Though they are often confused, the stimulus package is intended to jump-start the economy and is largely independent of Geithner and the Treasury, while the bailout policies are directed at repairing the financial sector and are, to a large extent, a direct product of the Treasury's efforts.

                                                                        The economic policies underlying the stimulus package do not, in my opinion, deserve a failing grade, or anything close to that. The policies the administration would have liked to have implemented were based upon solid principles. But I was disappointed with the actual legislation.

                                                                        The problem was the politics, not the economics. The administration did not get out in front and dominate the political message. Instead, the framing was left to the opposition, and that forced compromises in the stimulus legislation that limited its potential effectiveness, perhaps to the point of falling below the critical threshold needed to get the economy moving.

                                                                        For example, the bill that actually emerged slanted too much toward tax cuts that are likely to be saved rather than spent, thus reducing the impact on aggregate demand. There was not enough help for state and local governments, and there was not enough help for struggling households who have taken big balance sheet and employment hits as the crisis has unfolded. So while I would give the policy design decent marks, the actual implementation has fallen short, largely due to a tendency to compromise instead of taking control of the political battlefield.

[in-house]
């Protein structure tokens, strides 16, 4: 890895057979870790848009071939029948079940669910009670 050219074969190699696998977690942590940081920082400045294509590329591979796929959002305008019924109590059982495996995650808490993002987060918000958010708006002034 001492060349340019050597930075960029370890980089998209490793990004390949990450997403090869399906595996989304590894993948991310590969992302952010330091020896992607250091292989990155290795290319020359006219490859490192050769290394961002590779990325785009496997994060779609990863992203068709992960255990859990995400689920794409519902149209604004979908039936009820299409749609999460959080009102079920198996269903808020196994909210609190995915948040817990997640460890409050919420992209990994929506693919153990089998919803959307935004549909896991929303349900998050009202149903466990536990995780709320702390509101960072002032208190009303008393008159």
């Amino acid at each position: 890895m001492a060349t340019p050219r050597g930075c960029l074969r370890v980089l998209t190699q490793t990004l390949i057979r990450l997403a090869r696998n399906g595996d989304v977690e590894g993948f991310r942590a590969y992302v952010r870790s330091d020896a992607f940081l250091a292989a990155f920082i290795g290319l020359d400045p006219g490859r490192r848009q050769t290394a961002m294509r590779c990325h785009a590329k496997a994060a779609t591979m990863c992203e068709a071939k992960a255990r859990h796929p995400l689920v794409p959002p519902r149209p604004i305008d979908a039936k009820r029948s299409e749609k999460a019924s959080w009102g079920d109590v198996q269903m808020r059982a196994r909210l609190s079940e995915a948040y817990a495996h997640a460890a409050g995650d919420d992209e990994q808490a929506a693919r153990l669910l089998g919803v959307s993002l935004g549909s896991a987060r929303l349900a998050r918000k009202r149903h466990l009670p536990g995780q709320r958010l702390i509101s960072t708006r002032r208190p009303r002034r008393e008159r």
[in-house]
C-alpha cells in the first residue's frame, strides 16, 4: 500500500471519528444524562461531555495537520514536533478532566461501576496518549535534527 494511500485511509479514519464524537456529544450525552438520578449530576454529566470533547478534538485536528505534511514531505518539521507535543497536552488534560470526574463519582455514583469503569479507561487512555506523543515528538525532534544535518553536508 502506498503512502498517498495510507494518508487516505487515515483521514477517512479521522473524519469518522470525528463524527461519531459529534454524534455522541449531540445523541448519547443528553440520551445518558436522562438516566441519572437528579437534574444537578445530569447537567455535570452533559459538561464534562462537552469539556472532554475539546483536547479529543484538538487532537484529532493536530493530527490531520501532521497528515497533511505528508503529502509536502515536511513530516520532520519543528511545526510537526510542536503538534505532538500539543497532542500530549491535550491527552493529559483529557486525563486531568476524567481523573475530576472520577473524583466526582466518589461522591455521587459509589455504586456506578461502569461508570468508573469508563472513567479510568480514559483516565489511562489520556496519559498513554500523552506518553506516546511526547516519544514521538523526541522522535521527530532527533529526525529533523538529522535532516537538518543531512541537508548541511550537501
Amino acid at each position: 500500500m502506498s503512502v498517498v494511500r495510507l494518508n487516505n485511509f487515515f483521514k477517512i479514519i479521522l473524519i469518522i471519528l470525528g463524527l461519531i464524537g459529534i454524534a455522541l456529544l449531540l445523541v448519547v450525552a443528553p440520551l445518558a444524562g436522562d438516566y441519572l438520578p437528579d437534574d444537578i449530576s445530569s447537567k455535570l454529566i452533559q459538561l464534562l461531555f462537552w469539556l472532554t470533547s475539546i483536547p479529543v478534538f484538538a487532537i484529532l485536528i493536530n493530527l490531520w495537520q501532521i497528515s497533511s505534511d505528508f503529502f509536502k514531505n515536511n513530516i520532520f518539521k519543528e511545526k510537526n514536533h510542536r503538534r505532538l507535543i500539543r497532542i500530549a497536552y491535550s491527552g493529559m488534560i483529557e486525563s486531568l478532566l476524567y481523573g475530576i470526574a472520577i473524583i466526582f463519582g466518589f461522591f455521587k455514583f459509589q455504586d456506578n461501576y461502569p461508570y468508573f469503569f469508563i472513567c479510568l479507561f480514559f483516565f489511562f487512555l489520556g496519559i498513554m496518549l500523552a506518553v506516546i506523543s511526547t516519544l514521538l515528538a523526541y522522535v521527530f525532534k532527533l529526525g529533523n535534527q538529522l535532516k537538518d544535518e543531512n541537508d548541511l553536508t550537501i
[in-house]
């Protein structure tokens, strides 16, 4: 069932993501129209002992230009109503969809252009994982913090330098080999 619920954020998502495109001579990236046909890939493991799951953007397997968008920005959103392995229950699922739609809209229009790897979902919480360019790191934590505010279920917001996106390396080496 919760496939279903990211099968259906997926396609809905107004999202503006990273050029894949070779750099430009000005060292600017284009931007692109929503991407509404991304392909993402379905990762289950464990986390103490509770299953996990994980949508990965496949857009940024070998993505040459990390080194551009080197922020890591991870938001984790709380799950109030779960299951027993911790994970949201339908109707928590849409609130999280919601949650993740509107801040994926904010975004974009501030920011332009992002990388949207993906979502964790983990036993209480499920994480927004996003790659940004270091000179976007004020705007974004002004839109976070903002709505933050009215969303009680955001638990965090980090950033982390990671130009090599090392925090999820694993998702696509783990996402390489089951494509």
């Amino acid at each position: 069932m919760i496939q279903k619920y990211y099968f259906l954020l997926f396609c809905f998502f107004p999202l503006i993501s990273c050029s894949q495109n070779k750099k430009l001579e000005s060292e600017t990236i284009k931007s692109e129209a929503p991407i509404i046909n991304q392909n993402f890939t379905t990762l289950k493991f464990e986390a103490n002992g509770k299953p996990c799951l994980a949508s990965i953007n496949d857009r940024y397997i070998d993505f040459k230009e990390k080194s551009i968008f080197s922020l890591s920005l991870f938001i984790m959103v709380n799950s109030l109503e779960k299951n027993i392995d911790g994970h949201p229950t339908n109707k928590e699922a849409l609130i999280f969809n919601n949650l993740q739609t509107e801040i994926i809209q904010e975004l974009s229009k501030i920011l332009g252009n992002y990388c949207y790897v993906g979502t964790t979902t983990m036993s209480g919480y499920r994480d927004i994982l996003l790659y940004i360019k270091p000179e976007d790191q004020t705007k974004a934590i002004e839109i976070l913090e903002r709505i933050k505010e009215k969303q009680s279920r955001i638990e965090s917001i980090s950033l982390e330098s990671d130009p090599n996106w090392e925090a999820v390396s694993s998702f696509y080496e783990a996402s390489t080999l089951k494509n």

The financial bailout suffers from a similar problem, but here the economics have been problematic as well. The plan has been slow to develop, and does not seem to recognise the nature of the problem. However, this may be due to fear of the politics associated with nationalisation rather than a lack of understanding of the problem and then potential solutions to it. Or it could be from a genuine belief that nationalisation ought to be a last resort.

                                                                        But all of the false steps, the hesitation, the lack of a firm commitment to a particular course of action look to me like they have been driven by a desire to find some way, any way, of avoiding the political consequences of doing what they know needs to be done in their heart of hearts: take temporary control of the banks, separate the good assets from the bad, recapitalise the banks as necessary, then sell the reconstituted banks back to the private sector.

                                                                        But instead of leading the political argument, they have allowed the opposition to dominate the political landscape and that has forced the administration's hand in terms of the policies they are able to pursue. In the case of the financial sector, it's time to stop hoping that muddling along until the economy recovers will somehow solve the problem, and to get out in front and lead. As for the stimulus package, the message is the same. Given that the first package may not be enough due to the lack of a proper political foundation, and therefore that a second round may be needed, it would be helpful to begin paving the political path forward here as well.